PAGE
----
Hunters are required to register when entering or leaving these dove leases using the My Texas Hunt Harvest mobile app on the department website, tpwd.texas.gov/huntwild/hunt/hunt-harvest-app/dove.

Many of the dove leases are within a short drive of the Dallas/Fort Worth, Houston/Beaumont, San Antonio/Corpus Christi and the Austin/Waco areas. To review the public dove leases, check out tpwd.texas.gov/huntwild/hunt/public. The properties are shown as clickable gold stars on the interactive map.

Another public option is hunting on national forest property around eastern Texas. Some areas can be accessed for free. Others are on state managed wildlife management areas that require hunters to have the APHP.

The key to success on any public land is scouting ahead to find areas the birds are using to feed frequently. Some of the best national forest hunting happens around new clear cuts — places where tall timber has been removed and the open ground left behind has grown up seed bearing native weeds and grasses like goat weed and dove weed.

Doing Doves Right

There are a number of things hunters can do to help increase their chances of having a successful hunt and pleasurable experience in the field. Here’s a random list:

Field Tips

• Scout: Scout hunting areas ahead of time to find out if birds are present and learn something about their flight patterns.

• Picking a Spot: Sit in the cooler shade whenever possible, preferably with the sun at your back.  Hunting with the sun behind you will make it easier to see incoming birds and more difficult for birds to see you.

• Be Mindful of Movement: Doves have exceptional eyesight and they become inherently spooky once shot at. Wear drab clothing and be still when birds are approaching. Keep your face downward until the last second.

• Be Mobile: Don’t hesitate to change hunting positions if doves are consistently flying out of range, but don’t infringe on others.  

• Use Premium Ammo/Choke: Premium ammunition will pattern better and may eject easier from autoloading shotguns than cheap shells. No. 7 1/2 to No. 8 are good shot sizes for doves.  Improved, skeet or modified cylinder chokes are good for dove hunting.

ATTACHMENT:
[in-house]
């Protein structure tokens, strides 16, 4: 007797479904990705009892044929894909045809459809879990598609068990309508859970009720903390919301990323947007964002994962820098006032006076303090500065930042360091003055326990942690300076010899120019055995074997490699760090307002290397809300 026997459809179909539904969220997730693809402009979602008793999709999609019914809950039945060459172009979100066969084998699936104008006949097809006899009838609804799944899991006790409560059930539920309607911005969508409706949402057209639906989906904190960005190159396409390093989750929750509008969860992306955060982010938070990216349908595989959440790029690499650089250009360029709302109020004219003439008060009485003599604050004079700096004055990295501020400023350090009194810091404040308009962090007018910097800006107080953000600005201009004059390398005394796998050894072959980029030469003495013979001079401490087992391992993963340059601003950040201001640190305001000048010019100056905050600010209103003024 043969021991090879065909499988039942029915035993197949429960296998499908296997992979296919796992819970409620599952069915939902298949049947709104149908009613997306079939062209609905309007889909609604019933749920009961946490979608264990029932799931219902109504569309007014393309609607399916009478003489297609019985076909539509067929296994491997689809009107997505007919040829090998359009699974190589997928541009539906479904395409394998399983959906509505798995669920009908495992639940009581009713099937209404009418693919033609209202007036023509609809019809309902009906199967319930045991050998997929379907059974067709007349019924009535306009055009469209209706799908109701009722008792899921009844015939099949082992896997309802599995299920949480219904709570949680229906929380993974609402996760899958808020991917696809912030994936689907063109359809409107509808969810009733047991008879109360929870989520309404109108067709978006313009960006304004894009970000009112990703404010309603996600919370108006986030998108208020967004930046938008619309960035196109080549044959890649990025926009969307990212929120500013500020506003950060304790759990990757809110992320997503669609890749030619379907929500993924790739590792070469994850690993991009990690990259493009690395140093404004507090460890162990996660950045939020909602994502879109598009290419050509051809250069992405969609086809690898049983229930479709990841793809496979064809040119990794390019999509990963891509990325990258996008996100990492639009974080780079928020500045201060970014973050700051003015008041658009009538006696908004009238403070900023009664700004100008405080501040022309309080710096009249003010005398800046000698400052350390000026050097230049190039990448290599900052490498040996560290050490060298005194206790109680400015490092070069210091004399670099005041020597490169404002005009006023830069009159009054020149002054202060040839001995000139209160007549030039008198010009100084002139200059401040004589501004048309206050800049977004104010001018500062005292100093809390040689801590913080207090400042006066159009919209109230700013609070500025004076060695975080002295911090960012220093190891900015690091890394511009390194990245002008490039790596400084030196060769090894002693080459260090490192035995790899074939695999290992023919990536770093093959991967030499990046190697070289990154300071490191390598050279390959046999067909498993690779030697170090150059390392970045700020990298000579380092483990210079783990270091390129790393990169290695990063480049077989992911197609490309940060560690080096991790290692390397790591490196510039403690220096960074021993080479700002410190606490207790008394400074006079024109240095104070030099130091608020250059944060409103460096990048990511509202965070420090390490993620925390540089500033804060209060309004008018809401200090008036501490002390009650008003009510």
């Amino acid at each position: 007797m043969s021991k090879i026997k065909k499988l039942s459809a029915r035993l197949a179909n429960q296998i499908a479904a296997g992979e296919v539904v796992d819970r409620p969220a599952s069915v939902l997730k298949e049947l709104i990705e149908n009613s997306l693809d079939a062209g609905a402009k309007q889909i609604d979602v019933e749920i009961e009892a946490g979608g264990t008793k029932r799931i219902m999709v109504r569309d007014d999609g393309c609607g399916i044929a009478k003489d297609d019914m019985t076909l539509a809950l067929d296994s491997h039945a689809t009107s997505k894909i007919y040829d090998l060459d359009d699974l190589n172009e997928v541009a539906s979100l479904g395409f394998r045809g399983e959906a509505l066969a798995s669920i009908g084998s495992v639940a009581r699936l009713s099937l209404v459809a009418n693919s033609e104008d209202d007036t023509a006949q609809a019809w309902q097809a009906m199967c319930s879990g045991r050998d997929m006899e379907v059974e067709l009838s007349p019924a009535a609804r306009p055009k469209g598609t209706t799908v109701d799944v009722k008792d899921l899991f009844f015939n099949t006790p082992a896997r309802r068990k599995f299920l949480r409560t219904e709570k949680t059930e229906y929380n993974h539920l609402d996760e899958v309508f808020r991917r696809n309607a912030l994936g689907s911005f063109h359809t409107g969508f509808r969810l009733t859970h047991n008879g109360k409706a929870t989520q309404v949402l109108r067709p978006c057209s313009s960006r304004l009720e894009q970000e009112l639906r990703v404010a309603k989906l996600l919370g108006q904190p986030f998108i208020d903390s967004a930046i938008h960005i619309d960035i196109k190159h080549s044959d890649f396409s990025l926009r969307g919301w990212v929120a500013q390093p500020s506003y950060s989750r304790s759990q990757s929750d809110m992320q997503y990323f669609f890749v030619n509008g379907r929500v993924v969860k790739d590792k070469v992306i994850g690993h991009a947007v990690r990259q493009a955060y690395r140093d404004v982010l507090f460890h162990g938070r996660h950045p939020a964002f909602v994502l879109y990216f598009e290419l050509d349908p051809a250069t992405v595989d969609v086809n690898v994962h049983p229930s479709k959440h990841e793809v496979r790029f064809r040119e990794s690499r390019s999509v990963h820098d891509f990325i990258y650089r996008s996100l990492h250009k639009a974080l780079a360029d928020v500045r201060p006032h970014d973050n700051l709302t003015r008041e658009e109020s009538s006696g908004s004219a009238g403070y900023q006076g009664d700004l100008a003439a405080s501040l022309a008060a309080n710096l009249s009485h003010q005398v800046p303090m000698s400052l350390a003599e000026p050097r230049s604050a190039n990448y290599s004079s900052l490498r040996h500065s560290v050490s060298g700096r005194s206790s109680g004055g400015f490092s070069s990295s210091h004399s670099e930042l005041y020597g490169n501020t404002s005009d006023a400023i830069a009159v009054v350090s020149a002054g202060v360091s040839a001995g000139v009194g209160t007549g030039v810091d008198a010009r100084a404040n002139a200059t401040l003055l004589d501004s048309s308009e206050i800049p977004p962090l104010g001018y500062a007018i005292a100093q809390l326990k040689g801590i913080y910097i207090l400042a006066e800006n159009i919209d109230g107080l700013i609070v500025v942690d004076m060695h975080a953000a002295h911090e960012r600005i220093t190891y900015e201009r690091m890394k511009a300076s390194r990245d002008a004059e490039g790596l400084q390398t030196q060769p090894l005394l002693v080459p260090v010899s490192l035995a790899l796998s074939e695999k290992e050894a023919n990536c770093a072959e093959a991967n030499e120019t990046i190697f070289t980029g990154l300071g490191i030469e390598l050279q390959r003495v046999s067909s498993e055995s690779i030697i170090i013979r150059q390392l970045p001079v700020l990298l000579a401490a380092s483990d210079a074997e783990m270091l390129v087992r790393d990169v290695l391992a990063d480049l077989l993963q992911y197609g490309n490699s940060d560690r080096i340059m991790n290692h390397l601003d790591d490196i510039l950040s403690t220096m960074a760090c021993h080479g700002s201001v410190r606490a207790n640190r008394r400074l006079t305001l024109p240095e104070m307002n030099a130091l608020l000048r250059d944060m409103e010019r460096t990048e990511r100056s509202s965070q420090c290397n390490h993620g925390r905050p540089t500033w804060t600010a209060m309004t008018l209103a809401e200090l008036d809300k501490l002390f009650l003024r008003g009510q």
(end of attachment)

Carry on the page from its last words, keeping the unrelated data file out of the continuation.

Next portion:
Don’t skimp on ammo: use premium shot shells and chokes.

Don’t skimp on ammo: use premium shot shells and chokes.
(Photo: Matt Williams)   

• Decoy: The spinning wings of a battery-operated dove decoy will sometimes lure passing birds close.

• Don’t Litter: Always pick up spent shot shells and other trash before leaving your hunting spot.

• Find Your Bird: Mark the location of downed birds immediately. Make every effort to locate it before shooting another.

• Clean and Care: Keep harvested birds away from fire ants and clean them promptly after the hunt.  Bring along an ice chest and plastic freezer bags to keep cleaned birds cool.

Staying Legal

• Daily Limits: Each hunter is allowed 15 doves daily. A limit may include all 15 mourning doves, 15 white-winged doves or a combination of two, but no more than two white-tipped doves. You can’t kill a limit in the morning and another limit in the afternoon.

• Don’t Co-Mingle Birds: Keep your birds separate from other hunters in case you get checked by a game warden before reaching your final destination.

• Shotgun Plug: Pump and auto-loading shotguns must be plugged to accept no more than three shells, including one in the chamber.

• Hunter Ed & License: Hunter education certification is required of every hunter in Texas (including out-of-state hunters) born on or after Sept. 2, 1971. Hunters are required to carry proof of certification while in the field. All dove hunters need a valid Texas hunting license and migratory game bird endorsement; hunters under 17 are not required to have the endorsement.

• Avoid Baited Areas: It is illegal to hunt migratory birds around areas that have been baited. If you suspect an area has been baited it would be wise to leave before the shooting starts and contact a local game warden. Ignorance is no excuse.

• Legal Shooting Hours: Legal shooting hours are 30 minutes before sunrise to sunset, except during the special white-winged dove season, noon to sunset.